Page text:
Title

Reducing Wasted Food through Improving Composting Techniques

Author(s)

J'Den O'NealFollow

School Name

Center for Advanced Technical Studies

Grade Level

11th Grade

Presentation Topic

Environmental Science

Presentation Type

Non-Mentored

Abstract

Americans waste more food than any other country in the world with roughly thirty to forty percent of food waste being directly linked to the entire U.S food supply. What doesn’t help this problem is there is a large depletion of topsoil in the Corn Belt located in the midwestern region of the United States. If more Americans begin composting then we can fight the depletion of topsoil by incorporating easy compost rotating techniques. To test the simplicity of the experiment three two-gallon buckets were used in conjunction with compost safe ingredients including leaves, coffee grounds, waste potatoes, and distilled water. During the experiment each bin had its own requirements of how it shall be rotated, Bin 1 being the only bin that did not encounter rotation whereas Bin 2 had a much more vigorous rotation schedule, and Bin 3 was only lightly rotated. Next, heat, pH, and humidity were regularly measured, later followed by tracking the soil moisture to help measure the decomposition rate of each bin. Moreover, Bin 2 encountered the highest peak of humidity whereas Bin 1 had the lowest humidity values. Bin 3 had the highest average temperature with 38.77° being the highest average. During the peak of the experiment Bin 2 started to grow invertebrates such as fungi and earthworms; the increased humidity levels and consistent medial heat levels allowed for Bin 2 to support smaller forms of life which aided in the decomposition of the fresh organic matter. Bin 1 did not have optimal results because it had the lowest average of heat and did not produce significant values of humidity. Bin 1 and Bin 3 had identical values of pH with 7.9 being the common value between the two bins, but Bin 2 had the highest value holding an average of 8.2. This helps support the hypothesis that if more Americans begin composting then we can fight the depletion of topsoil by incorporating easy compost rotating techniques. What is upcoming in this experiment is building a tumbling device that can hold the two gallon buckets and be self rotating rather than using manual rotation. Using the same recipe is intended for all future experiments but also using a compost accelerator solution to help increase the decomposition rate of each bucket. Lastly, measuring volume is going to be a new unit used to show the effectiveness of each compost bucket; this will help to prove how crucial rotating is when composting.

Location

HSS 215

Start Date

4-2-2022 9:45 AM

Presentation Format

Oral Only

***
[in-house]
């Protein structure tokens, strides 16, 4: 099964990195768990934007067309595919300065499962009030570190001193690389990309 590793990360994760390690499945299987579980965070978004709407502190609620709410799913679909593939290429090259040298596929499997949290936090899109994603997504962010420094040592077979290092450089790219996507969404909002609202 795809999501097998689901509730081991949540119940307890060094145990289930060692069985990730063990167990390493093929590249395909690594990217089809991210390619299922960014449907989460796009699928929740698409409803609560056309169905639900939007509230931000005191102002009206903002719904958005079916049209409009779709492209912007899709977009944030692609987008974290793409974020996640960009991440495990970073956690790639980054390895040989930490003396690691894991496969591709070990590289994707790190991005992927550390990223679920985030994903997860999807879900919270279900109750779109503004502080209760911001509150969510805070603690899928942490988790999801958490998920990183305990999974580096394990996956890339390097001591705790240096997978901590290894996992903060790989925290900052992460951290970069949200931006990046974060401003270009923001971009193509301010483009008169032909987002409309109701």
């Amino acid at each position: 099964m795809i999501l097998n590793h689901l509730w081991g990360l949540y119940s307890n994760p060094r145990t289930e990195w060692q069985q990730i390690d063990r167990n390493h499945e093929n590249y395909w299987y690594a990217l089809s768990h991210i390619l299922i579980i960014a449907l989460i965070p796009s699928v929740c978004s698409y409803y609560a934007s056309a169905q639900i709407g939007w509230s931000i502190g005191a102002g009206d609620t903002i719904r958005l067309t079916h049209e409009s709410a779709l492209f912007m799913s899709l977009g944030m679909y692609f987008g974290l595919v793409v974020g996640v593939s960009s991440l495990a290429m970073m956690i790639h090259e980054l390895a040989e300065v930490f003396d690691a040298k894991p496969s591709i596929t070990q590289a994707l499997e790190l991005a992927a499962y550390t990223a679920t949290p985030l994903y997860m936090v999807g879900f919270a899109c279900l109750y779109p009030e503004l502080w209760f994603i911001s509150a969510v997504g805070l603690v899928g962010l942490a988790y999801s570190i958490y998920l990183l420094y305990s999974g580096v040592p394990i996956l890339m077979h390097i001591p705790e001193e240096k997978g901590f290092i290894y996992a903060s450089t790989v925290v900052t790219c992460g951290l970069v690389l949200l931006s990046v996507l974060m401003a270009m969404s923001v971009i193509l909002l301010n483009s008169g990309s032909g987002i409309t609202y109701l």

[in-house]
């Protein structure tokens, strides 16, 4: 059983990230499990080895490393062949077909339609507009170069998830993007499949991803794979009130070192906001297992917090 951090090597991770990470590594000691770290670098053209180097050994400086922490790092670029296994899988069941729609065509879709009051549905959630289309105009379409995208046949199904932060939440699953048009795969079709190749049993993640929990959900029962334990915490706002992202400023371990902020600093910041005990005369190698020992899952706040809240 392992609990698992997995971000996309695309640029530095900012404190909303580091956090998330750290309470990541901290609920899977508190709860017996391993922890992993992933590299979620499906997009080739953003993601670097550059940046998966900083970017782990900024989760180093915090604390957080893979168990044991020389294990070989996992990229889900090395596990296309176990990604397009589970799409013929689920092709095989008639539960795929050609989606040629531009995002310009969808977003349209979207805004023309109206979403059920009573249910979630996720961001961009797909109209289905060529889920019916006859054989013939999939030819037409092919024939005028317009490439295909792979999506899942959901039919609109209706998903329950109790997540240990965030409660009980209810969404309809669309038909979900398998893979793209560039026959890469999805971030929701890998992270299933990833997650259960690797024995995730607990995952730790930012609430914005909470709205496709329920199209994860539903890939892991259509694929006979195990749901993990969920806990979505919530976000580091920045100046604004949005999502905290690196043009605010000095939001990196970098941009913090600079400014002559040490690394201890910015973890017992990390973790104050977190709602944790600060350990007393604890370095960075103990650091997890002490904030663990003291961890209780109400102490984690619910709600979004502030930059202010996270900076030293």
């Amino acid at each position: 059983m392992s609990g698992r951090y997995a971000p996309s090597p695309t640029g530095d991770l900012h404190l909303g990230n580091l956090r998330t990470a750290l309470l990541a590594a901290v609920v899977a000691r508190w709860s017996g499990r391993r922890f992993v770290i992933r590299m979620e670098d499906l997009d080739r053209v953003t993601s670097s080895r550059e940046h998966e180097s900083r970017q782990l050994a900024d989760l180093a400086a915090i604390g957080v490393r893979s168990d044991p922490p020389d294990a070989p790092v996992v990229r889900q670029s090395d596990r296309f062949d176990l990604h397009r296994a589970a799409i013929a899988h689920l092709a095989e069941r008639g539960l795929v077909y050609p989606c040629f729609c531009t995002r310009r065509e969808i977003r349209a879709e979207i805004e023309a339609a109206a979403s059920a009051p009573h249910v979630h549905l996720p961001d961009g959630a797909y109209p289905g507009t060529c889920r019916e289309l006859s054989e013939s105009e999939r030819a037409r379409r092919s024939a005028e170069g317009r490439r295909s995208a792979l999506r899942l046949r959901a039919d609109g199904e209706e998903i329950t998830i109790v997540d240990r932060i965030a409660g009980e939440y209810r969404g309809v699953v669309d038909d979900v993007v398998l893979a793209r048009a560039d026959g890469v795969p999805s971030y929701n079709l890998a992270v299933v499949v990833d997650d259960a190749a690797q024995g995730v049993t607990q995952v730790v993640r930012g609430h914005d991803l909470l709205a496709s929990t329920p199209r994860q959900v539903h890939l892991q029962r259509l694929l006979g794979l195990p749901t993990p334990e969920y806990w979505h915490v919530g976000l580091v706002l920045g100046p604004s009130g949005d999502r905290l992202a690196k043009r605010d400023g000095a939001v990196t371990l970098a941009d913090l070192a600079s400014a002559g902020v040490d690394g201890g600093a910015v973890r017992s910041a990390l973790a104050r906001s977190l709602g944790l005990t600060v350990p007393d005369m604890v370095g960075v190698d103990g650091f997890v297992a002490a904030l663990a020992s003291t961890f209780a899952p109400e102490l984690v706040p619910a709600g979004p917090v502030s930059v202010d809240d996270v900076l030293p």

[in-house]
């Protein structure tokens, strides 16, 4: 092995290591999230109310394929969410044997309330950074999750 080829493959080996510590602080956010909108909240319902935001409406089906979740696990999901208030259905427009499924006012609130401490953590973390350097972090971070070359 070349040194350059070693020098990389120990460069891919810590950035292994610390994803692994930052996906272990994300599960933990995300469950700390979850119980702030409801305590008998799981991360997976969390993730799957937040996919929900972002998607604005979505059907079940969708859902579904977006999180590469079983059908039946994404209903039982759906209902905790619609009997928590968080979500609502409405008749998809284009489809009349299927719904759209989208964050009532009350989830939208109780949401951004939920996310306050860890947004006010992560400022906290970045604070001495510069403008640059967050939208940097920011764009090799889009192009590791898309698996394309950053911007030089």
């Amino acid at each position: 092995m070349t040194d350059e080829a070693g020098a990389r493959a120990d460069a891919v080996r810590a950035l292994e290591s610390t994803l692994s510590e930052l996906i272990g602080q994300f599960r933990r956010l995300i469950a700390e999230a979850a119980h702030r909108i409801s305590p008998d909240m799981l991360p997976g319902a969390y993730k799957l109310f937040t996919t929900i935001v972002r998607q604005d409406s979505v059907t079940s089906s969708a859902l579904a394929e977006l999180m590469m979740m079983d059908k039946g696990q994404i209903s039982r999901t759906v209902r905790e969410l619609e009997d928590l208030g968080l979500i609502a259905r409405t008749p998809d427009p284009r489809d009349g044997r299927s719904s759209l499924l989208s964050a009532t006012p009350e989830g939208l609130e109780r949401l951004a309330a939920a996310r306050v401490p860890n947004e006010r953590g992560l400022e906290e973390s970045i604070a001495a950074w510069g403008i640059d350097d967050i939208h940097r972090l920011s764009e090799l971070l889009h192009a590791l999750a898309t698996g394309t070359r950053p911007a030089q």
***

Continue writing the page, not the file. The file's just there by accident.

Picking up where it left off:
Group Project

No

COinS
 
Apr 2nd, 9:45 AM

Reducing Wasted Food through Improving Composting Techniques

HSS 215

Americans waste more food than any other country in the world with roughly thirty to forty percent of food waste being directly linked to the entire U.S food supply. What doesn’t help this problem is there is a large depletion of topsoil in the Corn Belt located in the midwestern region of the United States. If more Americans begin composting then we can fight the depletion of topsoil by incorporating easy compost rotating techniques. To test the simplicity of the experiment three two-gallon buckets were used in conjunction with compost safe ingredients including leaves, coffee grounds, waste potatoes, and distilled water. During the experiment each bin had its own requirements of how it shall be rotated, Bin 1 being the only bin that did not encounter rotation whereas Bin 2 had a much more vigorous rotation schedule, and Bin 3 was only lightly rotated. Next, heat, pH, and humidity were regularly measured, later followed by tracking the soil moisture to help measure the decomposition rate of each bin. Moreover, Bin 2 encountered the highest peak of humidity whereas Bin 1 had the lowest humidity values. Bin 3 had the highest average temperature with 38.77° being the highest average. During the peak of the experiment Bin 2 started to grow invertebrates such as fungi and earthworms; the increased humidity levels and consistent medial heat levels allowed for Bin 2 to support smaller forms of life which aided in the decomposition of the fresh organic matter. Bin 1 did not have optimal results because it had the lowest average of heat and did not produce significant values of humidity. Bin 1 and Bin 3 had identical values of pH with 7.9 being the common value between the two bins, but Bin 2 had the highest value holding an average of 8.2. This helps support the hypothesis that if more Americans begin composting then we can fight the depletion of topsoil by incorporating easy compost rotating techniques. What is upcoming in this experiment is building a tumbling device that can hold the two gallon buckets and be self rotating rather than using manual rotation. Using the same recipe is intended for all future experiments but also using a compost accelerator solution to help increase the decomposition rate of each bucket. Lastly, measuring volume is going to be a new unit used to show the effectiveness of each compost bucket; this will help to prove how crucial rotating is when composting.